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Why is it that when we experience the fragility of life, we tend to regain new eyes and appreciate the everydayness with growing gratitude? I have been living in the midst of so much birth and death that I can not ignore their accompanying lessons.
Today I finished my second belly cast, completed for a niece nearing week 32 of her pregnancy. Just about a month ago, I did my first. Placing my Vaseline-coated hands directly on the mother's belly and gently spreading the layer, then, carefully affixing warm, moist plaster strips on top has such a meditative and loving quality for me. The models didn't seem to mind, gifting me with the process of documenting life. This creative act stands in stark contrast to the recent deaths of two men in my small Quaker congregation and my role in arranging one of the burials.
Just before I finished this cast, I took a call from a longtime friend whose wife delivered her own baby eight weeks early at home and on their bed. She'd done everything right and even been to the doctor that very day. She's home now and the infant will spend a number of weeks in the hospital. In the same breath I congratulated my friend and also said I was sorry. Apparently that also captured his feelings. I told him he had one heck of a strong wife and he said she's been beating herself up for not knowing this was coming. How could she, not even the doctor did? But I understand mother's guilt.
I've had a ringside seat watching my baby sister deal with 18-plus years of mothering an extremely premature baby. I know it's taken a toll on her, yet she is exactly the right mother for this child, who will graduate from high school on time next month. That in itself amazes me as does the wonderful young man this baby has grown into. At one point, he was not expected to live. There is nothing my sister has not done for her son in terms of finding the best doctors, surgeons, therapists, tutors and anything else that would assist his development. He has more than survived, he has thrived due to the loving concern and care of his parents. They don't coddle him. Through the haze of this grueling kind of parenting, my sister managed to earn a Ph.D in special education and now teaches teachers about special-needs kids! Hers has been a journey of hardship, perseverance, growth, patience, trust and love. I am certain it hasn't always looked that way to her.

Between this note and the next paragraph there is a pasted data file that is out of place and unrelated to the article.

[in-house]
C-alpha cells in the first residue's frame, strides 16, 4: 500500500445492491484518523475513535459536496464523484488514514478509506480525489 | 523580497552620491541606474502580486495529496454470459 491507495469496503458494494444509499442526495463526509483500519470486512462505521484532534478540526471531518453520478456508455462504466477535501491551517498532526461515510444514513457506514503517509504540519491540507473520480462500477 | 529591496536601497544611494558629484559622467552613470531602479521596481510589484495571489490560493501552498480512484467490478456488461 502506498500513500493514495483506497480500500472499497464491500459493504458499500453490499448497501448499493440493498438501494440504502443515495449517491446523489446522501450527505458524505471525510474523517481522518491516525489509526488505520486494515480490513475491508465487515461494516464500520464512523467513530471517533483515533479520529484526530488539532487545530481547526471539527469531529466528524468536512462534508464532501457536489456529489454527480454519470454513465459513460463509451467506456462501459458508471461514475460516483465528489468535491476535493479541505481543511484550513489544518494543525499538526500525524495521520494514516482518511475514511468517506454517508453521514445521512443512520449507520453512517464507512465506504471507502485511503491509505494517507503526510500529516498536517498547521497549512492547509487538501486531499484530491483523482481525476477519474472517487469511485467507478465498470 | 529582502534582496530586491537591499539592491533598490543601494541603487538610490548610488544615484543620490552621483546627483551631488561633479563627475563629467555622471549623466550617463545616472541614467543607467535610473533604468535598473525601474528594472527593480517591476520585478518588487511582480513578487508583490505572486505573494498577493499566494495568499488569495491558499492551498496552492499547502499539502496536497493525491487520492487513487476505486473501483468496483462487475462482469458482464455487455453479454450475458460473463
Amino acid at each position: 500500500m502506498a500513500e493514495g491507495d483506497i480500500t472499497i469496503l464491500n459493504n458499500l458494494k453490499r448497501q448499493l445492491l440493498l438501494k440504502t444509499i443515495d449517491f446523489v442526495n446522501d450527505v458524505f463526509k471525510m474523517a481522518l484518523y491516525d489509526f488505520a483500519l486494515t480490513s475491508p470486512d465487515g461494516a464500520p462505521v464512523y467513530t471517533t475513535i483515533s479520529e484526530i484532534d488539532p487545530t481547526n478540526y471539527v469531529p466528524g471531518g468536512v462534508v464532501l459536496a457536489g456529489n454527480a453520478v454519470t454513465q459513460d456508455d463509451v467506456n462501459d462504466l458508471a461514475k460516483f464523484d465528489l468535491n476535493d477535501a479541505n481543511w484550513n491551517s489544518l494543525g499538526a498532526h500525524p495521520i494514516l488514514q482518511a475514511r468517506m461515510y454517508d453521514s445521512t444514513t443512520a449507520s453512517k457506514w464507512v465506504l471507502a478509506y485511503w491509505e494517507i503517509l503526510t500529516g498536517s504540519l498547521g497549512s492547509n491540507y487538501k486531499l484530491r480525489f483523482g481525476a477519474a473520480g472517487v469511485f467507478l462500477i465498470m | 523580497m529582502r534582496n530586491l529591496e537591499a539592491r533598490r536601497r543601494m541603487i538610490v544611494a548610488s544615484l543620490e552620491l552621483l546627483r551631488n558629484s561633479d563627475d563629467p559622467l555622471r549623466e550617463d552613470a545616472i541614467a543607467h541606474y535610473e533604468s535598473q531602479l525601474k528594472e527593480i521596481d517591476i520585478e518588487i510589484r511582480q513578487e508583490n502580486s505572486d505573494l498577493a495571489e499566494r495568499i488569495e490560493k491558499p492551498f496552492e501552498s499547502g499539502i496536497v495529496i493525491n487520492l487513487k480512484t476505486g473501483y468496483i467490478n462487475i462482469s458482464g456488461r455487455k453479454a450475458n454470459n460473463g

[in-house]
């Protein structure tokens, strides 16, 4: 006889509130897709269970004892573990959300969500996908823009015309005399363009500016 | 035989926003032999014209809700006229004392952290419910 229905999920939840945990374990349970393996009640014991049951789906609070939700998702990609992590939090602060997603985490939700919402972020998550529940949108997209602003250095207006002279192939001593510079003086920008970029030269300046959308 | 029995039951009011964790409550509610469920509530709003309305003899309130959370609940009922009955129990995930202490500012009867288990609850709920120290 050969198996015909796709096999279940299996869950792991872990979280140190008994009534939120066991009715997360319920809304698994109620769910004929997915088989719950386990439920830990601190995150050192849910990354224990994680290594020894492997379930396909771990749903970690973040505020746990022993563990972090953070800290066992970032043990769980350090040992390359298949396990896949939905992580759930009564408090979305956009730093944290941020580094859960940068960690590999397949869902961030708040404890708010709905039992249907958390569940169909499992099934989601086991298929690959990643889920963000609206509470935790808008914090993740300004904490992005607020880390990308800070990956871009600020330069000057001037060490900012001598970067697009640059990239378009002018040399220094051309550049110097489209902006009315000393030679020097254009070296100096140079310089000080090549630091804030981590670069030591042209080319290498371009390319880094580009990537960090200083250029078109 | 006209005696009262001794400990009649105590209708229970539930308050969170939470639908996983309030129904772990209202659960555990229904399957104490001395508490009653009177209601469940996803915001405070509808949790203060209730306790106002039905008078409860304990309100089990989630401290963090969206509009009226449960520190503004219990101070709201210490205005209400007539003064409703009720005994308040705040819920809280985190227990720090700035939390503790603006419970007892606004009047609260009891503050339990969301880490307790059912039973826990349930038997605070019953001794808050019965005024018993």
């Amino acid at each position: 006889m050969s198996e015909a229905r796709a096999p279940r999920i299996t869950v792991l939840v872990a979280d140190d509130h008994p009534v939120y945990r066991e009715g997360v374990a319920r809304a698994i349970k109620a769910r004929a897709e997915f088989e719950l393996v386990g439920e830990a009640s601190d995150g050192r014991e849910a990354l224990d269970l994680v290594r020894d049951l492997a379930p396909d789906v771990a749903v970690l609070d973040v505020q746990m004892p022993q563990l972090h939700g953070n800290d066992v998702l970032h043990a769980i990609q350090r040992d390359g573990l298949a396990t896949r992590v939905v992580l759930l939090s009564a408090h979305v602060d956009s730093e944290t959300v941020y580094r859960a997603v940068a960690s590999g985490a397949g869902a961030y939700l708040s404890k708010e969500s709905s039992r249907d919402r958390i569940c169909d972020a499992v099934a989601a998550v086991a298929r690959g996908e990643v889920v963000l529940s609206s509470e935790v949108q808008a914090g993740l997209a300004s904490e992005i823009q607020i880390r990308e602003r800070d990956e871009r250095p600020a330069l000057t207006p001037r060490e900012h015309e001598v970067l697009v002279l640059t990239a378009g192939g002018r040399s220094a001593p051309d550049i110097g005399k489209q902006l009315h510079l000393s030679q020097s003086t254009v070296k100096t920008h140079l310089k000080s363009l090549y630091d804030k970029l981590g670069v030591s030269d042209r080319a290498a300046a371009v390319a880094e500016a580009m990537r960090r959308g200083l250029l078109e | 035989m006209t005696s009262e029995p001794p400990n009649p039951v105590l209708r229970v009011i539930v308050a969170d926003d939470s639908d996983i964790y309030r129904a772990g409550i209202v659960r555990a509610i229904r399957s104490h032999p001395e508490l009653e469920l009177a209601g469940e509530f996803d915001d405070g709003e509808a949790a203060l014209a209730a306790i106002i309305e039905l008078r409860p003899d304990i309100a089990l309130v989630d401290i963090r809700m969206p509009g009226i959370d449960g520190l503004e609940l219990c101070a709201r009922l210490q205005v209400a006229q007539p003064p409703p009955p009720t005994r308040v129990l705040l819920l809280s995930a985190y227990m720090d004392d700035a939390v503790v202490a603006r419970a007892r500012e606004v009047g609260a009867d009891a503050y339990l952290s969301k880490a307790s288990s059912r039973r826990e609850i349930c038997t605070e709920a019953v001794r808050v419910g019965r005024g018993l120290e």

This death of a dream, not delivering a healthy baby, is a cause for grief. I hope my friend's wife gets through that. It's not her fault and yet as mothers, we take everything that happens to our children so personally. I recently told my shamanic counselor that I wondered if spending a brief time in a fume-infested painting facility caused a miscarriage. It was part of my job, I was only newly pregnant and had not sprung the news publicly. It just sort of slipped out during a discussion of my unmet needs, though my mind had looped it, like a bad movie, a thousand times. My counselor responded that a pregnancy should be able to withstand that.
If that triggered my guilt, what about these mothers who have so much more to deal with? How does one overcome losing the hope of delivering a healthy baby?
My sister has had 18 years to work through it and she's still chipping away at that bundle of guilt and grief. My prayer is that she gets relief and a reaches a sense of peace. I am also praying that my friend's wife finds loving compassion for herself, though, I suspect, she'll be busy mothering the beautiful, but small, son she now has.
How can you take life for granted when you're surrounded by stories like these?
• What's my experience of mothering, whether there's a child involved?
• What dreams have I birthed?
• What guilt or grief have I experienced when these dreams died young?
• How do I share my sorrow with God?
• What's God's response been when I have?
my hands have laid
on bursting bellies,
massaging and knowing
the life beneath
my ears and heart
have taken on the
grief of other mothers,
forced out too soon
my lips continue
for the health and
in her infinite and loving
ways, claims each of us
as her children